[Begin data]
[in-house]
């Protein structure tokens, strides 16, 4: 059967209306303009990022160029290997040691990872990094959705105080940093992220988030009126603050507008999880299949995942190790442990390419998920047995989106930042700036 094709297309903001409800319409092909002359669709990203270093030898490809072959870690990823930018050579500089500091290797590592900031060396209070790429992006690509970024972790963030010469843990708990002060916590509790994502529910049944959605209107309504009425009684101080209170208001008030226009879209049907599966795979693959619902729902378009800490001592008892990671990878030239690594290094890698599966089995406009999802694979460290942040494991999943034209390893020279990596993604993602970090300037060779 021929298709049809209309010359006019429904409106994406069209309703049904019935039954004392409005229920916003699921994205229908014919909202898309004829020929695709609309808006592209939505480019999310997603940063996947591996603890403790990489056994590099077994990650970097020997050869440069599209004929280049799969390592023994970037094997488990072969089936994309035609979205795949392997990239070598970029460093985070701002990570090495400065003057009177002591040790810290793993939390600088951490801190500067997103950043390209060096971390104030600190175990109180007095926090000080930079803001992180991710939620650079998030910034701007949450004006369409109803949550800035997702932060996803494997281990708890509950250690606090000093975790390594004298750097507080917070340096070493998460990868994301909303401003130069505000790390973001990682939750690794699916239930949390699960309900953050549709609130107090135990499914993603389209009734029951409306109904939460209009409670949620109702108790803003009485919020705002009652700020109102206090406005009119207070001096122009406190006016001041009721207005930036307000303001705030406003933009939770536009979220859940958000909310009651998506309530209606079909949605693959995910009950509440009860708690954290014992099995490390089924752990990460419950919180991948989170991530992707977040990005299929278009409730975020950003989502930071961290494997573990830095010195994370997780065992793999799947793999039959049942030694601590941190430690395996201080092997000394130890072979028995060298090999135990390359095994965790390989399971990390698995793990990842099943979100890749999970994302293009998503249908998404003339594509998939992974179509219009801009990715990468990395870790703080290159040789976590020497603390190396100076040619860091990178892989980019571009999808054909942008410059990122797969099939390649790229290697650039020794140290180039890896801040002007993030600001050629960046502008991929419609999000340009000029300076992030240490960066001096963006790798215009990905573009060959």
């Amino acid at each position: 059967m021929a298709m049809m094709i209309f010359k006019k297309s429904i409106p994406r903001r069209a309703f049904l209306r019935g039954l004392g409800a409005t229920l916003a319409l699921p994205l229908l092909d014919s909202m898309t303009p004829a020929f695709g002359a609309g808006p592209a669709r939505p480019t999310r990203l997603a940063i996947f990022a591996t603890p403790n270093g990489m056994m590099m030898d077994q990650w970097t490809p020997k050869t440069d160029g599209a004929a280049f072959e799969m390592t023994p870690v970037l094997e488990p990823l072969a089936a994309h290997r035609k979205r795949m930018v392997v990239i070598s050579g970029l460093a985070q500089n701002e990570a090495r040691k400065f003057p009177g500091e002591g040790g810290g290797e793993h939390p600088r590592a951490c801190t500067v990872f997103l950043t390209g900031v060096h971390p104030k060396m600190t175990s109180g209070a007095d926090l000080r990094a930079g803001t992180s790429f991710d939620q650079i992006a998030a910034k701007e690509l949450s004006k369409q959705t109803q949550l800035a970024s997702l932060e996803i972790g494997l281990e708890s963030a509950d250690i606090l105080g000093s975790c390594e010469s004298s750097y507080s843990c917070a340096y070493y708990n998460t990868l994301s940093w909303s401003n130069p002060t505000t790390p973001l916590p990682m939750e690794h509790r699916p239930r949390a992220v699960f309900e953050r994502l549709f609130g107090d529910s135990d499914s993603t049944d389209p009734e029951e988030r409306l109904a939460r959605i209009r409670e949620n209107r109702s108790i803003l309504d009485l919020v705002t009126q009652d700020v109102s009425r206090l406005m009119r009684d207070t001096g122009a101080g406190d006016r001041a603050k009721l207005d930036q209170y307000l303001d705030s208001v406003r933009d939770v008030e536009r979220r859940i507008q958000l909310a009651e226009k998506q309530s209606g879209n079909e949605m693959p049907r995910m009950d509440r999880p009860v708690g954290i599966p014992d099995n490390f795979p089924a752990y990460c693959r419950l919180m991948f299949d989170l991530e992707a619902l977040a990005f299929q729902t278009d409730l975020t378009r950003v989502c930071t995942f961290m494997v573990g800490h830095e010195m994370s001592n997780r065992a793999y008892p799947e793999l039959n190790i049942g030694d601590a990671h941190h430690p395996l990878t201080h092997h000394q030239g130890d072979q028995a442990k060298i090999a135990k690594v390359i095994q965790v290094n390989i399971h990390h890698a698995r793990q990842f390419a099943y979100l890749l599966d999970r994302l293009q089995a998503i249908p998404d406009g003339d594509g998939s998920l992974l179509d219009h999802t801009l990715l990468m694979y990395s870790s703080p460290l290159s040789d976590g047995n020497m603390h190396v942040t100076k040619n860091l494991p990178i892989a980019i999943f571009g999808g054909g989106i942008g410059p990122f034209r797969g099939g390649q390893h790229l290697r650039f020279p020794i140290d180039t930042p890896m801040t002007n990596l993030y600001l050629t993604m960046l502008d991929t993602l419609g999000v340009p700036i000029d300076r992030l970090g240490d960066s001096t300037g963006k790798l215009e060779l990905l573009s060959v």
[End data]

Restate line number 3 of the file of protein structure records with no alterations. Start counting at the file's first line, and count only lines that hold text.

């Amino acid at each position: 059967m021929a298709m049809m094709i209309f010359k006019k297309s429904i409106p994406r903001r069209a309703f049904l209306r019935g039954l004392g409800a409005t229920l916003a319409l699921p994205l229908l092909d014919s909202m898309t303009p004829a020929f695709g002359a609309g808006p592209a669709r939505p480019t999310r990203l997603a940063i996947f990022a591996t603890p403790n270093g990489m056994m590099m030898d077994q990650w970097t490809p020997k050869t440069d160029g599209a004929a280049f072959e799969m390592t023994p870690v970037l094997e488990p990823l072969a089936a994309h290997r035609k979205r795949m930018v392997v990239i070598s050579g970029l460093a985070q500089n701002e990570a090495r040691k400065f003057p009177g500091e002591g040790g810290g290797e793993h939390p600088r590592a951490c801190t500067v990872f997103l950043t390209g900031v060096h971390p104030k060396m600190t175990s109180g209070a007095d926090l000080r990094a930079g803001t992180s790429f991710d939620q650079i992006a998030a910034k701007e690509l949450s004006k369409q959705t109803q949550l800035a970024s997702l932060e996803i972790g494997l281990e708890s963030a509950d250690i606090l105080g000093s975790c390594e010469s004298s750097y507080s843990c917070a340096y070493y708990n998460t990868l994301s940093w909303s401003n130069p002060t505000t790390p973001l916590p990682m939750e690794h509790r699916p239930r949390a992220v699960f309900e953050r994502l549709f609130g107090d529910s135990d499914s993603t049944d389209p009734e029951e988030r409306l109904a939460r959605i209009r409670e949620n209107r109702s108790i803003l309504d009485l919020v705002t009126q009652d700020v109102s009425r206090l406005m009119r009684d207070t001096g122009a101080g406190d006016r001041a603050k009721l207005d930036q209170y307000l303001d705030s208001v406003r933009d939770v008030e536009r979220r859940i507008q958000l909310a009651e226009k998506q309530s209606g879209n079909e949605m693959p049907r995910m009950d509440r999880p009860v708690g954290i599966p014992d099995n490390f795979p089924a752990y990460c693959r419950l919180m991948f299949d989170l991530e992707a619902l977040a990005f299929q729902t278009d409730l975020t378009r950003v989502c930071t995942f961290m494997v573990g800490h830095e010195m994370s001592n997780r065992a793999y008892p799947e793999l039959n190790i049942g030694d601590a990671h941190h430690p395996l990878t201080h092997h000394q030239g130890d072979q028995a442990k060298i090999a135990k690594v390359i095994q965790v290094n390989i399971h990390h890698a698995r793990q990842f390419a099943y979100l890749l599966d999970r994302l293009q089995a998503i249908p998404d406009g003339d594509g998939s998920l992974l179509d219009h999802t801009l990715l990468m694979y990395s870790s703080p460290l290159s040789d976590g047995n020497m603390h190396v942040t100076k040619n860091l494991p990178i892989a980019i999943f571009g999808g054909g989106i942008g410059p990122f034209r797969g099939g390649q390893h790229l290697r650039f020279p020794i140290d180039t930042p890896m801040t002007n990596l993030y600001l050629t993604m960046l502008d991929t993602l419609g999000v340009p700036i000029d300076r992030l970090g240490d960066s001096t300037g963006k790798l215009e060779l990905l573009s060959v």